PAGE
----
Skip to main content

JAMA Archives

Study defines association of oral anticoagulants and proton pump inhibitors to gastrointestinal bleeding risk

Dec. 4, 2018—A Vanderbilt University Medical Center study published this week in JAMA shows that patients already at higher risk for gastrointestinal bleeding gain a marked protection from this risk when they take a proton pump inhibitor (PPI) in combination with an oral anticoagulant.

Read more


Medically underserved women in the Southeast rarely receive BRCA tests

Aug. 14, 2018—Medically underserved women in the Southeast diagnosed with breast cancer or ovarian cancer missed out on genetic testing that could have helped them and their relatives make important decisions about their health, according to new research from Vanderbilt-Ingram Cancer Center.

Read more


Sepsis trial ranked No. 1 on critical care website

Feb. 15, 2018—A clinical trial of an intervention for sepsis in patients in Zambia, led by Vanderbilt investigators, topped the list of 2017 trials featured by the website The Bottom Line.

Read more


Study questions fees of medical specialty boards

Aug. 17, 2017—Physicians have been objecting to the high cost of the certification fees of the American Board of Medical Specialties (ABMS) member boards for many years, and a research letter published recently by the Journal of the American Medical Association (JAMA) shows that the revenue of these boards greatly exceeded expenditures in 2013.

Read more


Study shows active surveillance preserves quality of life for prostate cancer patients

Mar. 21, 2017—Faced with the negative quality-of-life effects from surgery and radiation treatments for prostate cancer, low risk patients may instead want to consider active surveillance with their physician, according to a study released Tuesday by the Journal of the American Medical Association (JAMA).

Read more


Study shows opioids increase risk of death when compared to other pain treatments

Jun. 14, 2016—Long-acting opioids are associated with a significantly increased risk of death when compared with alternative medications for moderate-to-severe chronic pain, according to a Vanderbilt study released today in the Journal of the American Medical Assocation (JAMA).

Read more


VUMC study finds statins do not ease kidney injury following cardiac surgery

Feb. 23, 2016—Among doctors, it is widely believed that a class of drugs called statins, which are used to lower cholesterol, might help patients tolerate the stress of cardiac surgery. Not so, according to a five-year, placebo-controlled, double-blinded randomized clinical trial conducted at Vanderbilt University Medical Center, published today in the Journal of the American Medical Association....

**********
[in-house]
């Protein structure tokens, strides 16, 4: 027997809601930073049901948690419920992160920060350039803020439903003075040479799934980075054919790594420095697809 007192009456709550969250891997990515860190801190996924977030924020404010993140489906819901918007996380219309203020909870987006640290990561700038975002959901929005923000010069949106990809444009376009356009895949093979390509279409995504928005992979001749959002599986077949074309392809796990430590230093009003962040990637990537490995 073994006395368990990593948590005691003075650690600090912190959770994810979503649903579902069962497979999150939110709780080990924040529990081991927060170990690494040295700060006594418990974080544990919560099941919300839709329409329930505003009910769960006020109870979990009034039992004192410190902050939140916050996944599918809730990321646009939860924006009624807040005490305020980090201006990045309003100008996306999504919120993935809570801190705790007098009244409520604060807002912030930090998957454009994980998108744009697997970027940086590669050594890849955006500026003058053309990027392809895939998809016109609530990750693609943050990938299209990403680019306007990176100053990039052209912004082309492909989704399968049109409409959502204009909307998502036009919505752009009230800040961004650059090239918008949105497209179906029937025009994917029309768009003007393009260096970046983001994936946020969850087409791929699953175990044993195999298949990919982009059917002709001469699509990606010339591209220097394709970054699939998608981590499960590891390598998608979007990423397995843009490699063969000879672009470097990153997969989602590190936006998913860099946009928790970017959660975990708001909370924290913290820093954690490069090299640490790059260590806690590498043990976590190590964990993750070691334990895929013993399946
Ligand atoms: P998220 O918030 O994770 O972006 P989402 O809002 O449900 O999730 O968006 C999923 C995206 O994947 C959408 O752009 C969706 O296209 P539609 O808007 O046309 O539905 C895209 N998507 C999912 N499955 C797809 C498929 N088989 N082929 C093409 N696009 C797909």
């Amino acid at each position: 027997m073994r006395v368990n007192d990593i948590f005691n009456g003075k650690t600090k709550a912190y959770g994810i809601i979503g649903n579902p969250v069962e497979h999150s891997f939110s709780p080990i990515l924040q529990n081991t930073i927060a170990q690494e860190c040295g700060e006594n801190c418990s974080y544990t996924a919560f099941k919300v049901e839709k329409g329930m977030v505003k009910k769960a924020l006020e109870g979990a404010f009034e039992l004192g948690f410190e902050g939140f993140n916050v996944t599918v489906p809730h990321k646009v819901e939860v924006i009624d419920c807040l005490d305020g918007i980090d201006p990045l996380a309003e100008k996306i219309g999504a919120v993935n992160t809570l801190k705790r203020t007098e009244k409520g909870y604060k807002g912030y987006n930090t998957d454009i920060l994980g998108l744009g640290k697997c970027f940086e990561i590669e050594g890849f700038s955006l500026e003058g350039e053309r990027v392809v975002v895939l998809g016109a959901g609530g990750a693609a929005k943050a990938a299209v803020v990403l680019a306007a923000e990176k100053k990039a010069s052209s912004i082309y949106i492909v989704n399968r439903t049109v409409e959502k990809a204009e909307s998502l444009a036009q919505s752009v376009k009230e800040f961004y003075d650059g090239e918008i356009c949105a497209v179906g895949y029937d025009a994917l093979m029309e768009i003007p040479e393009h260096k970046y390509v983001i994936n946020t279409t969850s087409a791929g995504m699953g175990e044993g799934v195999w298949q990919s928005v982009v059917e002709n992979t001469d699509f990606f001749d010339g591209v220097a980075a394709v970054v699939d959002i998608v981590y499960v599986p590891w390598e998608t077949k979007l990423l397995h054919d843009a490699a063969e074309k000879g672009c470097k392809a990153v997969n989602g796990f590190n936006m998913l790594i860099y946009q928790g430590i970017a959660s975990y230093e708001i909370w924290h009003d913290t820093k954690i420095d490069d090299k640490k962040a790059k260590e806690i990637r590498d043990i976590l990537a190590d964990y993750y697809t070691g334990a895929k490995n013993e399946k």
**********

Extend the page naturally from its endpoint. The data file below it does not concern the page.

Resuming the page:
Read more


Vanderbilt study raises questions about reporting incidental genetic findings

Jan. 5, 2016—A genetic test that suggests a patient may be at increased risk for potentially fatal heart rhythms is very often not as ominous as it sounds.

Read more


Access to specialists in ACA plans may be inadequate: study

Oct. 29, 2015—While 12 million Americans are enrolled in health care networks through the Affordable Care Act’s (ACA) insurance marketplace, a recent study in the Journal of the American Medical Association (JAMA) raises concerns about patient access to specialists within these insurance plans.

Read more


Guillamondegui: One standard needed to track concussions

Oct. 22, 2015—Data in sports concussion studies will continue to be disputed as long as the injuries are diagnosed by differing standards instead of universal guidelines, a Vanderbilt investigator concludes in a recent review.

Read more


Flu vaccine helps reduce hospitalizations due to influenza pneumonia: study

Oct. 6, 2015—More than half of hospitalizations due to influenza pneumonia could be prevented by influenza vaccination, according to a study led by investigators at Vanderbilt University Medical Center, published this week in the Journal of the American Medical Association.

Read more


Findings do not support chlorhexidine bathing in ICUs

Jan. 21, 2015—Vanderbilt University Medical Center researchers have found that bathing critically ill patients with disposable chlorhexidine cloths did not decrease the incidence of health care-associated infections when compared to less expensive nonantimicrobial cloths, according to a study appearing online in JAMA this week.

Read more


Page 1 of 212

Recent Stories from VUMC News and Communications Publications

Our amazing skin

Vanderbilt Medicine

Our amazing skin

Biology and the beat

Vanderbilt Medicine

Biology and the beat

Community care

Vanderbilt Nurse

Community care

Survive and thrive

Hope

Survive and thrive

more